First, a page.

Chinese authorities implement 'zero covid' policy as Tibetans raise fears of spike in isolation centres

A security guard wearing a face mask takes the temperature of visitors as they enter a public park in Beijing, Saturday, April 30, 2022. [AP Photo]

Tibetans in Lhasa have raised concerns over a possibility of a spike in Covid-19 cases in China-made isolation camps.

The concerns come even as they face difficult situations under China's "zero-Covid" policy, where they are forcibly removed from their homes and placed in so-called isolation centres.

Reports indicate that although cases of covid-19 are increasing in Tibet and China, Chinese authorities in Lhasa, the capital of Tibet, have been forcibly removing Tibetans from their homes and placing many of them in an isolation centre.

This is despite the fact that many have tested negative for covid-19 and Tibetans fear spreading covid-19 to other patients.

Media reports say some are given leftover and spoiled food and no one takes care of them, while some are beaten and tortured.

The harsh 'zero covid' policy, they say has subjected them to violent beatings, separation from family members, lack of food in the isolation centres, and ignorance of Chinese officials in the isolation centres.

As a result, Tibetans and some of the victims have courageously shown and told the truth about the situation of covid-19 in Lhasa through videos and social media groups.

The Chinese government imposed a lockdown in Lhasa in early August 2022. It has been more than a month and it is continuing, therefore, Tibetans are having a difficult time.

Victims claim that the lockdown order was given without sufficient preparation time, leaving people short of food in their homes.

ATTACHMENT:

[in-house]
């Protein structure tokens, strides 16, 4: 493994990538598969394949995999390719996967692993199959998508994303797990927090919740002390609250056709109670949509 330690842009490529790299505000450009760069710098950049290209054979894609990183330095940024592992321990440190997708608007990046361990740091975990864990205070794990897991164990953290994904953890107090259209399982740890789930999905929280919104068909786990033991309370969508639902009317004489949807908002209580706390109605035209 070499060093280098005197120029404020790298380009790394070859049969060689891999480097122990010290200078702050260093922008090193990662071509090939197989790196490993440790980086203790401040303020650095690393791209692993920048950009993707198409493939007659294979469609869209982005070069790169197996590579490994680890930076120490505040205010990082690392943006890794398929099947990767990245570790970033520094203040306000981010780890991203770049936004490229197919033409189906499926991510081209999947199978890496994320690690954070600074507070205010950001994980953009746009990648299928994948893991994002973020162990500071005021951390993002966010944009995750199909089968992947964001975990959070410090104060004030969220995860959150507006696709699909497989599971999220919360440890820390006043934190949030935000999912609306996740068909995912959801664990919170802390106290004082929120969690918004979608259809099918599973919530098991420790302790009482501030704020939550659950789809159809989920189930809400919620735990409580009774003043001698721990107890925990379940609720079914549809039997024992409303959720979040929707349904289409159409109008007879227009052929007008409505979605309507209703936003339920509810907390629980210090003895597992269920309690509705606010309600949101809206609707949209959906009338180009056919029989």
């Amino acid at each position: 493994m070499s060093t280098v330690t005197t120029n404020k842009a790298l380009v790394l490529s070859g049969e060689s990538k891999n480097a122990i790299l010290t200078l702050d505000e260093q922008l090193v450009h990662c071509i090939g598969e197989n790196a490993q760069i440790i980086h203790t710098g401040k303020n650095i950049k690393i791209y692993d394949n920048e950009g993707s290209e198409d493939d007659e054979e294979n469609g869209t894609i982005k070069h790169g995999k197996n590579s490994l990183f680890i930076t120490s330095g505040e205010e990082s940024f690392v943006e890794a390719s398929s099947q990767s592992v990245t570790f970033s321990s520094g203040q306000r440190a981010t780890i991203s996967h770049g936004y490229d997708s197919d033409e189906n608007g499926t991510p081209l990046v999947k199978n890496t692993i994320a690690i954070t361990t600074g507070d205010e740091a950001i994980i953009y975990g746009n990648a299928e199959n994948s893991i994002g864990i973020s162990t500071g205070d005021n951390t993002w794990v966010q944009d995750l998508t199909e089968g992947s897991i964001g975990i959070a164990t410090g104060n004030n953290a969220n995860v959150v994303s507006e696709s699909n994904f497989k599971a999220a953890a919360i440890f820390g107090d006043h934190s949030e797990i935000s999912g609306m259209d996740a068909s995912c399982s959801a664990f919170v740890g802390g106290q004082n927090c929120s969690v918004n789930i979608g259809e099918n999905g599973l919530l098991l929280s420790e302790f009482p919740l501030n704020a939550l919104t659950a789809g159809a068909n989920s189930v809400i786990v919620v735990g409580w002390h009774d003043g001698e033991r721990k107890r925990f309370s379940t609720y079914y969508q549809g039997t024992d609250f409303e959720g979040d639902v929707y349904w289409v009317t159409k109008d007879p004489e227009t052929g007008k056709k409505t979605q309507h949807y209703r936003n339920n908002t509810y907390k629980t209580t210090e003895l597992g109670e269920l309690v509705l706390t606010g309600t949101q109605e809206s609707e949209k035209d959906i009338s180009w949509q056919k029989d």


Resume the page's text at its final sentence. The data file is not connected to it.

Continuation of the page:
One of the victims interviewed said the food in the isolation centre is sour and spoilt.

"The authorities are not treating us like human beings, even though I do not want to take the video, but I am helpless," the victim said.

Another victim said they were taken to an isolation centre with over 800 people.

He said although the office should separate the patients and take care of them, the officials left them at the centre for three days without food.

"There are no medicines and good food in the isolation in the centre, and the officials do nothing for the patients. If the centres were taking good care of us of course, we would be happy to stay here, but nothing special or even worse. If we were at home, we could cook for ourselves and eat what we want to recover from the disease,'' the victim complained.

Two Tibetans were reportedly severely beaten by Chinese officials while delivering food to their nomadic family in Shigatse, under the disguise of the policy.

According to some sources, Tibetans are also being arrested for posting videos or writing articles related to the covid-19 cases in Lhasa and Tibet.

Under the same policy, Chinese authorities in early September locked down Chengdu, a southwestern city of 21 million people, following a spike in Covid-19 cases.

Residents were ordered to stay home, and about 70 per cent of suspended in and from the city which is a major transit hub in Sichuan province and a governmental and economic centre.

The start of the new school term was also delayed, although public transport continues to operate and citizens are permitted to leave the city if they can show a special need.

Under the rules, just one member of each family who can show a negative virus test within the past 24 hours is allowed out per day to buy necessities.